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Vaccinations Nearly Complete for Louisville's Elementary Educators

More than 66,000 people have received a first dose of the COVID-19 vaccine in Louisville as city officials now focus on completing the initial round of vaccinations for school personnel. 

Almost 10,000 educators have received a first vaccination as of Friday, including 6,600 Jefferson County Public Schools employees, said Dr. SarahBeth Hartlage, interim medical director for the Metro Department of Public Health and Wellness. Hartlage expects the majority of elementary educators, both public and private, will receive their first shots by the end of the day Friday, she said. 

JCPS Superintendent Marty Pollio says vaccinations for public schools are ahead of schedule. He expects all JCPS employees will have had an opportunity to be vaccinated by Feb. 9, when central office staff — including Pollio — will receive their first dose.

Pollio intends to present a back-to-school plan before the school board in mid-February, he said. 

“This means that for our kids, we have a chance, we have a real strong chance of coming back to school, and we are really proud of that,” Pollio said.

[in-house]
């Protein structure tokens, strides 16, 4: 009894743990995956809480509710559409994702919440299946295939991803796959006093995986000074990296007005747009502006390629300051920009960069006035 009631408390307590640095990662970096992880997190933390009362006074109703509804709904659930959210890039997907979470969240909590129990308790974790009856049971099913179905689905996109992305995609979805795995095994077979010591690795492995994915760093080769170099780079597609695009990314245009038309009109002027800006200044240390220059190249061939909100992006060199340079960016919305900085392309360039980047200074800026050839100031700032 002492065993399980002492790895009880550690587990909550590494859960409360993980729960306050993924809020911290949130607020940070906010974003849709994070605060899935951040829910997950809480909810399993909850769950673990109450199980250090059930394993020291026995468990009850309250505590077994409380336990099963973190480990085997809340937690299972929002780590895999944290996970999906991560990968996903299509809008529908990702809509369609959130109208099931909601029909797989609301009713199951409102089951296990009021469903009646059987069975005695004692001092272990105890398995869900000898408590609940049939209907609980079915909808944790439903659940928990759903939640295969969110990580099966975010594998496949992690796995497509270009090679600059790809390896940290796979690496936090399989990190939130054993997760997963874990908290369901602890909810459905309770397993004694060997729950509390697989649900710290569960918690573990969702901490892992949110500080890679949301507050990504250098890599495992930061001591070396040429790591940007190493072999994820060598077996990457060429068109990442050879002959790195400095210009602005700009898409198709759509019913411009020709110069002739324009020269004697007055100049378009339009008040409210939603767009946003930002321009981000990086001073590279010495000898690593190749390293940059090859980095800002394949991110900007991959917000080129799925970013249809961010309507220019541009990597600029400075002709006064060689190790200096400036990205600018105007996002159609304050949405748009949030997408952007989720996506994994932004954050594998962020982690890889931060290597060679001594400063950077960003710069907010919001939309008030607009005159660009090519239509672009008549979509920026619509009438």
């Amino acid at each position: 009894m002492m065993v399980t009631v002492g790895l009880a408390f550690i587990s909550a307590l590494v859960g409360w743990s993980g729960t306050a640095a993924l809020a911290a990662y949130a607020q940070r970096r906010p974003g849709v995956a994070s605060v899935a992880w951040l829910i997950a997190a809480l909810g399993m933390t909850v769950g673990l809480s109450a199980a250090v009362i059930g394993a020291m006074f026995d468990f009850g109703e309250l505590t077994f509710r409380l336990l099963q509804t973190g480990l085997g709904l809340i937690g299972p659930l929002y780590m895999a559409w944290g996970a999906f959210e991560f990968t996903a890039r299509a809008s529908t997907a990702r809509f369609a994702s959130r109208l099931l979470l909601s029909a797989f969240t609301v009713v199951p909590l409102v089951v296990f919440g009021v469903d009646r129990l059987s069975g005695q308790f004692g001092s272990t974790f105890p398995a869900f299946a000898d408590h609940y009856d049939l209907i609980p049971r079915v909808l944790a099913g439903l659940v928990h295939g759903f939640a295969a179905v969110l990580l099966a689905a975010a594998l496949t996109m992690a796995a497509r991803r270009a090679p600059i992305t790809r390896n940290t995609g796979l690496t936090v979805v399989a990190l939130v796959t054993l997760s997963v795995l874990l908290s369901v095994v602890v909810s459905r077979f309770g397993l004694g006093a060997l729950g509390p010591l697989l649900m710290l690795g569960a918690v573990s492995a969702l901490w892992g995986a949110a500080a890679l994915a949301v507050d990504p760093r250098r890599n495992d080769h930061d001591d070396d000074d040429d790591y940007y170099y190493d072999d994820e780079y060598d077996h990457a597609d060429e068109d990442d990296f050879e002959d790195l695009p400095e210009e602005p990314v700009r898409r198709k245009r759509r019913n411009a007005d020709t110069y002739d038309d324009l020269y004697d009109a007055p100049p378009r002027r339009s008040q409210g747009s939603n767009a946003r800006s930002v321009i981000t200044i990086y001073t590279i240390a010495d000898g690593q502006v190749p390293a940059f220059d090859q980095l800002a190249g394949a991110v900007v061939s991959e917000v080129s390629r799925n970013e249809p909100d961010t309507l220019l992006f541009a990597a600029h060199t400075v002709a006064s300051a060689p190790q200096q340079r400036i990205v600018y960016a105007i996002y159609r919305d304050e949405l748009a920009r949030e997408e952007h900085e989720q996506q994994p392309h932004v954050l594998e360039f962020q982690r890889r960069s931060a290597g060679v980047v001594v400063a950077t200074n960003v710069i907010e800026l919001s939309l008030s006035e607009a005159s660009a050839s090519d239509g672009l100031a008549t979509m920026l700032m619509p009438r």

Brandon Graves, a fourth grade teacher at Byck Elementary, received his vaccination last week. He said the vaccinations are a great first step, and he looks forward to being back in the classroom. 

“There’s nothing like that face-to-face learning, so I’m excited to have students back,” he said. 

The Pace of Vaccinations 

In total, 66,290 people have received their first vaccination through health care providers and the LouVax site at Broadbent Arena, Hartlage said. Educators who missed their opportunity the first time will have another chance. 

“Regarding the teachers that are maybe changing their mind or missed their first opportunity, that list is being worked on. I can’t promise they’ll get in next week because I have 6,000 other people on the list, but we are working to get to them as soon as possible,” Hartlage said. 

Mayor Greg Fischer says the city doubled its output at Broadbent Arena in the first two weeks. Now in week four, the city was able to administer 7,000 vaccinations this week and expects to administer more than 8,000 next week, he said. 

The city has the ability to administer even more vaccinations but is limited by the available supply like other cities around the country, Fischer said.

“We’re optimistic with President Biden announcing a 16% increase in supply coming up," he said. "We call that incremental improvement." 




Ryan Van Velzer is WFPL's Energy and Environment Reporter. Email Ryan at rvanvelzer@lpm.org.